I was prepared to get drunk and I realized that not bringing a bottle of vodka was a huge mistake. The only available alcohol within a twenty minute walk was a beer called Carlsberg. If you haven’t heard of it, Carlsberg is about as exciting and alcoholic as a Bud Light mixed with a glass of water. The lines were again horrendous and we stood in line, complaining to pass the time. If having a negative outlook were an Olympic event, Poles would take all three medals every four years. And they would throw up the black power fist on the podium just to get in a fight after the event. After getting a 24 pack of Carlsberg, we got drunk in a small copse behind a dj playing dubstep. Miraculously, no one had shit in this hidden grove and we drank deeply from the cans of watery beer.

Eventually, Prodigy was scheduled to play and although I’m not a huge fan, I definitely thought it was worth seeing. And apparently everyone else in Eastern Europe felt it was worth seeing as well. We stumbled out from behind the chain link fence and waded into the sea of people that was surrounding the stage. We drank more and waited around the edge of the crowd, Prodigy was over an hour late but no music was playing. I could hear the hum of the crowd, getting excited over nothing, screaming, the wave of excitement reaching the fringes and dissipating into nothing when it reached us. We tried to move to a better vantage point and the only way not to lose each other was to hold hands in a human train and trample anyone who tried to come between us. We wound up at our campsite with a few Carlsbergs and half a pack of cigarettes left.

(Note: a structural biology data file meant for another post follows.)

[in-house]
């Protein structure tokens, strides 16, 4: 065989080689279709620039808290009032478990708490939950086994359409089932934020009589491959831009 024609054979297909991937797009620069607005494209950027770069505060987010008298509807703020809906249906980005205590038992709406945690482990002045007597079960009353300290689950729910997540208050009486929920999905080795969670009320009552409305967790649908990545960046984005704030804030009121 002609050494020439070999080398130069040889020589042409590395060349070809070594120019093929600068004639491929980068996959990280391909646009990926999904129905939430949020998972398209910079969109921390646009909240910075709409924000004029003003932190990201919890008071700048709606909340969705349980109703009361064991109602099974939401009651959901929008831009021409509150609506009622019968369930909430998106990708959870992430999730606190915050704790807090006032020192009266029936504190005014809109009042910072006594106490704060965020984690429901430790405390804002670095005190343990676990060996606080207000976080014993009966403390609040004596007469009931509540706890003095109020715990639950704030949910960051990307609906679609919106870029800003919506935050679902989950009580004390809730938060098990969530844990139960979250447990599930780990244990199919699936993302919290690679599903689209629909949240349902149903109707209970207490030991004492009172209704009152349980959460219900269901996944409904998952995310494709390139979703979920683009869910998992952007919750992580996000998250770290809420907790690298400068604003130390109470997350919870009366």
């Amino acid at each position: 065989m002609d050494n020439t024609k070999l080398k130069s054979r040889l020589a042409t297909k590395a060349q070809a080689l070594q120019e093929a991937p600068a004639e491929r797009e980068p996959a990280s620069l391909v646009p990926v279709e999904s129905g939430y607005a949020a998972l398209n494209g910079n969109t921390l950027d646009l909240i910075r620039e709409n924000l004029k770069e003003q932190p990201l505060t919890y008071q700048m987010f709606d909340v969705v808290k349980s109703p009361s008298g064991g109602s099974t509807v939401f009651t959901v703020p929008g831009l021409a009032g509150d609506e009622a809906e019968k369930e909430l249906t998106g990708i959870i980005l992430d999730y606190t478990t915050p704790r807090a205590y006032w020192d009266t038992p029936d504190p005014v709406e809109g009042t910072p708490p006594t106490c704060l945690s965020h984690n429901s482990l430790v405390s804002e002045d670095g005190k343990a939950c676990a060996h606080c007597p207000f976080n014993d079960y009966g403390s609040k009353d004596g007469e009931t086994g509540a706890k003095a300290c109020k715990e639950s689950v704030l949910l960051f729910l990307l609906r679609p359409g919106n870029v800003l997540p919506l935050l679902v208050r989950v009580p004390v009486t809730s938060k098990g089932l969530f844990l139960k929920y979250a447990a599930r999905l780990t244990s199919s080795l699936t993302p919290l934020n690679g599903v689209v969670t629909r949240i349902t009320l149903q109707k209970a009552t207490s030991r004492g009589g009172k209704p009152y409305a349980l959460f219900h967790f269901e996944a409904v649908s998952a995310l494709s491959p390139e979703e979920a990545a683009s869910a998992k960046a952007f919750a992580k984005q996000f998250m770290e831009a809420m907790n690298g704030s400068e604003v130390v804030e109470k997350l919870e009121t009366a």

We wound up sitting on the hood of my cousin’s car when they started playing. We watched 600,000+ people try to dance while hoses pumped massive arcs of water into the air and across the crowd to keep them cool and attempt to extinguish the multiple road flares that some people lit off in the middle of the crowd. Every now and then the black guy in Prodigy would yell at the crowd to step back with what seemed to be actual concern for the well-being of the people being crushed near the stage. People waved massive flags of countries, towns and other groups that they felt needed to be represented by a bed sheet with spray paint on it. Prodigy did a quick hour and were probably air lifted out of Poland as soon as their set was done. The party raged on for hours, but we just hung out under the tarp drinking beer and smoking until it was quiet enough to fall asleep. The next morning janitors with face masks were raking piles of garbage into larger piles of garbage while bald, white power Poles drank their third morning beer. I opened the last Carlsberg and decided that I had an appointment with a toi-toi.